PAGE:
Jay chimed in and pointed out that blogs are much more similar to the spirit of the "freedom of the press" referred to in the US constitution. IE citizens with presses.

I'm on a narrow band connection so I will add links after I get to a wifi connection.

4 Comments

Re: Science blogs… At a dinner I attended a couple of days ago with several professors from Japan and the UK, scientists having personal websites became the topic of conversation.

One very influential professor asserted that personal websites are a waste of time and that the quality of a scientist’s website is inversely proportional to the quality of his/her research - not very encouraging.

Academic publishing is tied up by even more highly entrenched interests than the mainstream press. The academic publishers (I say 'publishers', but in truth, one company has a very large proportion of it tied up) manage to get first printing rights to all significant scientific work, without paying a cent for it. They then proceed to sell it back to the people who produced it - the universities and taxpayers - at a highly inflated price. This whole system is maintained by co-opting senior academics to work as editors in return for a miserable stipend.

The question academics should be asking is not so much 'are blogs useful?' as 'why can academics not see how they are being ripped off in front of their very noses?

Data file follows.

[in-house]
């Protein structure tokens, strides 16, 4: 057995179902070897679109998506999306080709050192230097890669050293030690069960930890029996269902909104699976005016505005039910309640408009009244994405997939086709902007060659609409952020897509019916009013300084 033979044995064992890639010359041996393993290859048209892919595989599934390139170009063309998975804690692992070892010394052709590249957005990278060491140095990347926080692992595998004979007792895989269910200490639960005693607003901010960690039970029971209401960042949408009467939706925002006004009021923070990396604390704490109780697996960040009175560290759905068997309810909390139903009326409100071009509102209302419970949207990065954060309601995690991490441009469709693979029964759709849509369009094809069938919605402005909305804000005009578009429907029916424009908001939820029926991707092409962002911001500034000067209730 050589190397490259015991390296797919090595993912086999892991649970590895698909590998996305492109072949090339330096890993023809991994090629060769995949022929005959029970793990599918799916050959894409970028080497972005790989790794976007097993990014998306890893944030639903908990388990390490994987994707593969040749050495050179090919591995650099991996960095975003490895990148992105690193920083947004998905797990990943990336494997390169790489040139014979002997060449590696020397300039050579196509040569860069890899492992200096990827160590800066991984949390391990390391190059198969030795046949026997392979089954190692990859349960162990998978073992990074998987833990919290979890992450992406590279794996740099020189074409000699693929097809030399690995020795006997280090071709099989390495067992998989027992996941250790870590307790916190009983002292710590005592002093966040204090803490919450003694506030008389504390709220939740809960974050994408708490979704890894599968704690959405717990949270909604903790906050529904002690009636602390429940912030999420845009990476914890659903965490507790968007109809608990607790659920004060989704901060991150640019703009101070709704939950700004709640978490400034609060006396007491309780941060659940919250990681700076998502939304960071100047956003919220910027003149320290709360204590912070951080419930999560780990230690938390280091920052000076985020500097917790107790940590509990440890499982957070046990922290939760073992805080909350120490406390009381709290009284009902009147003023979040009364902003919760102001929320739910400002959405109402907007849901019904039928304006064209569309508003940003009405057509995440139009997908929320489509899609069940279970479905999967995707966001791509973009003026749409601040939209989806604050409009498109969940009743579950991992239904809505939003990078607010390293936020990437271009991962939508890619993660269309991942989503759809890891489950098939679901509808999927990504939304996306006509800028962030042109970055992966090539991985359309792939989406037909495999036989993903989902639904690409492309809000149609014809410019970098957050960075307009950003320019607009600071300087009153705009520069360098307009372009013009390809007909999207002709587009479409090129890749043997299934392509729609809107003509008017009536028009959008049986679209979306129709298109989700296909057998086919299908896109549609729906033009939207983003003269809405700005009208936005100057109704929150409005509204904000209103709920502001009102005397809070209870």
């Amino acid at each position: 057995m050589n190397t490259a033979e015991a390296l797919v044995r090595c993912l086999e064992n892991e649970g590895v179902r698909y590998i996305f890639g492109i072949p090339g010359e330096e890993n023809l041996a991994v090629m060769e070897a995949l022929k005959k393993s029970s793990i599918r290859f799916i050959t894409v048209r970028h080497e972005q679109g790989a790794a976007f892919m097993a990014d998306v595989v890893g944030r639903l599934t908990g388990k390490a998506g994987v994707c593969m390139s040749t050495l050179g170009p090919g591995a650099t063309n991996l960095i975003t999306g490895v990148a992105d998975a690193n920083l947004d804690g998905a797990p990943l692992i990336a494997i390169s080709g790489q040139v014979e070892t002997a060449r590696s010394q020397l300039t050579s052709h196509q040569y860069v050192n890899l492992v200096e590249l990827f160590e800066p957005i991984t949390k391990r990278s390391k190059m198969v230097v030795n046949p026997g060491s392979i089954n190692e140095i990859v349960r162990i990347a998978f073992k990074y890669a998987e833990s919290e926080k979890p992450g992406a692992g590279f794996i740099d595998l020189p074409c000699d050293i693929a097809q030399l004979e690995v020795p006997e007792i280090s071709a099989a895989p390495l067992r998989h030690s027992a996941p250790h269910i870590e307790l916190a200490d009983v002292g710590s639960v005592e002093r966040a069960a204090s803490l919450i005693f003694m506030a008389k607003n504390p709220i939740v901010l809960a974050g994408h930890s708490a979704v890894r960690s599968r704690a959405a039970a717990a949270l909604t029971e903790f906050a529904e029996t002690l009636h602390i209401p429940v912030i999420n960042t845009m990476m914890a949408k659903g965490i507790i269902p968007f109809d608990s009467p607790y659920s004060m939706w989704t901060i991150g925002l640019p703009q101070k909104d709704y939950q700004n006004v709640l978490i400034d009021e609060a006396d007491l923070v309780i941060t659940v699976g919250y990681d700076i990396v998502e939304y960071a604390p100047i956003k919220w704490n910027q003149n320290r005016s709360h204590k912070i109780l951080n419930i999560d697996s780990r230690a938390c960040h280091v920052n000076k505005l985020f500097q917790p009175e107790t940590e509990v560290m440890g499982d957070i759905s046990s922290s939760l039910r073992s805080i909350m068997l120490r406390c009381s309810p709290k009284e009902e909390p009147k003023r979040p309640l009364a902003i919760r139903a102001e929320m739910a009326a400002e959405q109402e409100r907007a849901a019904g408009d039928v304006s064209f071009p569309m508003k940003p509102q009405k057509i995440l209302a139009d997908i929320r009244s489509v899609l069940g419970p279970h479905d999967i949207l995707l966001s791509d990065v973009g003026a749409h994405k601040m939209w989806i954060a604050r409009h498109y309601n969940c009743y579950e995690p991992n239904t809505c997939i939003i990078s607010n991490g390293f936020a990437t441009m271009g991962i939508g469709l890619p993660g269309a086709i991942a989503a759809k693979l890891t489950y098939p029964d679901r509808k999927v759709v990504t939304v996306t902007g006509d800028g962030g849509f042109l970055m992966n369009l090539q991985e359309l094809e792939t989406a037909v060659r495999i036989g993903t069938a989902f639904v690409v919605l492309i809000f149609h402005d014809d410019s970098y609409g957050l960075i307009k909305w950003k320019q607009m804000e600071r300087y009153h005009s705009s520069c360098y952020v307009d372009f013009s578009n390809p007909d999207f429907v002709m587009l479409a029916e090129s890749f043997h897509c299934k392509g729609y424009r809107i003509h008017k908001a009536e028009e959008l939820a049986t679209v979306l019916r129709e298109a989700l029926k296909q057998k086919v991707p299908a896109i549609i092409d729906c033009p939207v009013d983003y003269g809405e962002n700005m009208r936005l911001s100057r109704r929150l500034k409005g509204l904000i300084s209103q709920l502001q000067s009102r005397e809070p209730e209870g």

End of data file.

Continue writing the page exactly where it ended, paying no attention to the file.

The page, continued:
Here's a counter-example to the idea that the quality of academic websites is inversely proportional to the quality of their creators' research.

Language Log: a group blog about linguistics by several professors at different universities.

Whether or not that happens to be your area of interest, the key trait of the site is that it makes linguistics approachable. Anyone can read the blog and get an idea of what it is linguists do all day, through humor, analysis of articles in print media, and the general musing of people who are in-the-know about linguistics.

I think it's a real model for how academics can enter the blogging world. A group blog works well in this arena, both because professors are busy people, and because academia is all about discourse.

See in particular Mark Liberman's post Why there Should be More Scholarly and Scientific Weblogs: "...my point is that we have a chance for our voices to be heard by the public at large, on the topics we know and care about, without journalistic intermediaries."

There is a difference between weblogs and personal websites in general. As I think has been mentioned before, weblogging tends to blur the boundaries between one's professional and personal facets. From an academic point of view, scholarly or scientific writing requires a lot more thought than a casual blog article, backed up almost always with research, either actual, or references to other peer-reviewed articles.

Blogs on the other hand are often more about sharing personal thoughts and reactions, which one can write more quickly and that one is not necessarily expected to stand by as Truth with a capital T, or even as Science or Engineering. It's a casual level of discourse that is more playful than paper publication.